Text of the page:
(Tuesday, July 23, rev. to Tues., Sept. 17, 2013)
B1. All writing requires editing -- the second thoughts, the detail you misses, the more balanced perspective.
B2. The activities of detailed reading, judicious assessment, and then expression of informed personal opinion, not only challenge us in all our workshops, but they thrive, I should think, at the center of any civilized mind.
B3. Having served many years as a professional editor, I rarely follow my own advice to let my original work sit without revision in the noonday sun for a while to see whether it has any lasting merit, or will merely spoil in high-exposure heat the stink up the place.
B4. Continuing reflection on "An Invitation to New Life," and on my own standards, found several of the original fourteen lines could use further explication, so I explicated them; and then I explicated the rest of them.
B5. Some early private readers, however, semed adamantly still to prefer the originally published, but more sparsely worded version (and I did not dislike it), so I thought, why not present them both, not just to other writers on my Internet platform HubPages, but also in an 8-page printed booklet, to illustrate graphically some editorial techniques and other fluid aspects of my particular concept of an "American sonnet."
B6. For more detail about the American sonnet, you may refer to the introductory workshop available on HubPages, "What is an American Sonnet? Workshop essay with a new sonnet, 'A Man Without a Happy Wife He Loves'" (first written May 4, 2011).
B7. While all my workshops are designed with special concern for anyone enmeshed in the painful processes of seeking a "new life," let no one think we scorn or discount what many others do toward that same end.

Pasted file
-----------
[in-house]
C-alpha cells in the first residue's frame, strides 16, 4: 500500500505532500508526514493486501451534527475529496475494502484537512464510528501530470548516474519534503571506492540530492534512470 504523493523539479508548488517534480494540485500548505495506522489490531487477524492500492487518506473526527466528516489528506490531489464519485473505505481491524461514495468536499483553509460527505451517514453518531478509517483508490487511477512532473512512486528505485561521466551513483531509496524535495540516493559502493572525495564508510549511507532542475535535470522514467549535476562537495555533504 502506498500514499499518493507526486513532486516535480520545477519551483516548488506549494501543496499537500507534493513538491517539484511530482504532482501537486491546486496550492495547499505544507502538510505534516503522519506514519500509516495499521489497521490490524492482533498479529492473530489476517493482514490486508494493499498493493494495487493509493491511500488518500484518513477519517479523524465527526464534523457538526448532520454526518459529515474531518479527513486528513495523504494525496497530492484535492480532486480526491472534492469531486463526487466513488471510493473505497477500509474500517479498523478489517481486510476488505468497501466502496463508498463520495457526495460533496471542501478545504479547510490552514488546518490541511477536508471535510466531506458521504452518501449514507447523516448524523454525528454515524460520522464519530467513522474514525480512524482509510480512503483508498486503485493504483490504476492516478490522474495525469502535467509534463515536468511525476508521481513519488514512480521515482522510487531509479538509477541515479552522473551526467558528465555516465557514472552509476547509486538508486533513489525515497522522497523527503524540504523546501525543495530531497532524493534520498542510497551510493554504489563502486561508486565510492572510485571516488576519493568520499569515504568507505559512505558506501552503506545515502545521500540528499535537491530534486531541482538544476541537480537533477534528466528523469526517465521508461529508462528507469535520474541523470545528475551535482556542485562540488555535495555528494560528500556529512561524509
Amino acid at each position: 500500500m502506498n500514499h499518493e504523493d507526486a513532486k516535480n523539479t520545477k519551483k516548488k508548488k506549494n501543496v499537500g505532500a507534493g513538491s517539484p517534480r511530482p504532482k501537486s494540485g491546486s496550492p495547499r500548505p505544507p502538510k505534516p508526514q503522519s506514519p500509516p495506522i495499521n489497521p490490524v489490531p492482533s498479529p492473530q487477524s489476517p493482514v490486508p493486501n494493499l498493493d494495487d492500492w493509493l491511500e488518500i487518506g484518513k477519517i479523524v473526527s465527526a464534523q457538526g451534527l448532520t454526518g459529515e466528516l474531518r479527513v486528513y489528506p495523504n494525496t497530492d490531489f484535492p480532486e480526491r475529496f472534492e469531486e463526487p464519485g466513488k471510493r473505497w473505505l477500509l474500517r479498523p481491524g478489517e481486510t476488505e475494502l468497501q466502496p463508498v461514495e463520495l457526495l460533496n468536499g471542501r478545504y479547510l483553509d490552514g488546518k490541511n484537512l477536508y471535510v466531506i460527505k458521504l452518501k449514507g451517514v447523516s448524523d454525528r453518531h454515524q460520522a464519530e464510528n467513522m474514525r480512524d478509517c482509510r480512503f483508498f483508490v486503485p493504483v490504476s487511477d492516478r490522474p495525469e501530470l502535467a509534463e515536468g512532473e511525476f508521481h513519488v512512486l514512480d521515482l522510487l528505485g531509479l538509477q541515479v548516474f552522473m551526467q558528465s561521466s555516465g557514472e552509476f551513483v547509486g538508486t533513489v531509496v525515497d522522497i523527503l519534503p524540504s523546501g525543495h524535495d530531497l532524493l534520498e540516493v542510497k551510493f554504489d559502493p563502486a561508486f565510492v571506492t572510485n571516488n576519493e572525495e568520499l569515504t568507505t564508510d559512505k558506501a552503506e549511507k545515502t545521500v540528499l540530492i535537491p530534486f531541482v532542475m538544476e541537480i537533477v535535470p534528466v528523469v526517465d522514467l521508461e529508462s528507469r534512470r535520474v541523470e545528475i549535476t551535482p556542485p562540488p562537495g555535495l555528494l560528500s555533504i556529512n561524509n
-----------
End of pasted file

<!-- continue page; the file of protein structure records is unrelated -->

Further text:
B8. One could, for instance, assume that each one of the 450,000 or so churches and other religious, philosophical, and humanitarian groups in America gives special attention to such people. (If not, it might be useful to ask, "To what are you giving special attention?")
B9. Finally, dear reader, please help me out: Which one of these two sonnets do you like best, and why? The more traditional sonnet with shorter lines mosty in iambic pentameter with feminine endings, or the second one with more detail in longer lines?
B10. You will win a special place in my heart by reading and deciding, then sending to me, your comments.
Invitation to New Life
An American Sonnet
To people barely living in despair and deep frustration
who find themselves divinely guided to a new location
in hope of learning basic skills of personal creation
that finally enable them to find their true vocation:
we offer neither momentary tranquilizing pleasure
nor crazy new ideas or sensations without measure,
but only modest room to gain relentless education
providing access to the necessary preparation
for overcoming the debilitating hesitation,
to find a vibrant true self deep within a true heart beating,
to strengthen and embolden both true legs for true competing,
and grow true wings to fly into the sky with eagles meeting.
The saddest person can, with help, reject the stark displeasure
and turn a painful troubled life into a lasting treasure.
Revised to July 23, 2013
Copyright (c) 2013 by The Max Havlick School, 16 W. Vermont St., Villa Park, IL 60181-1938, all rights reserved.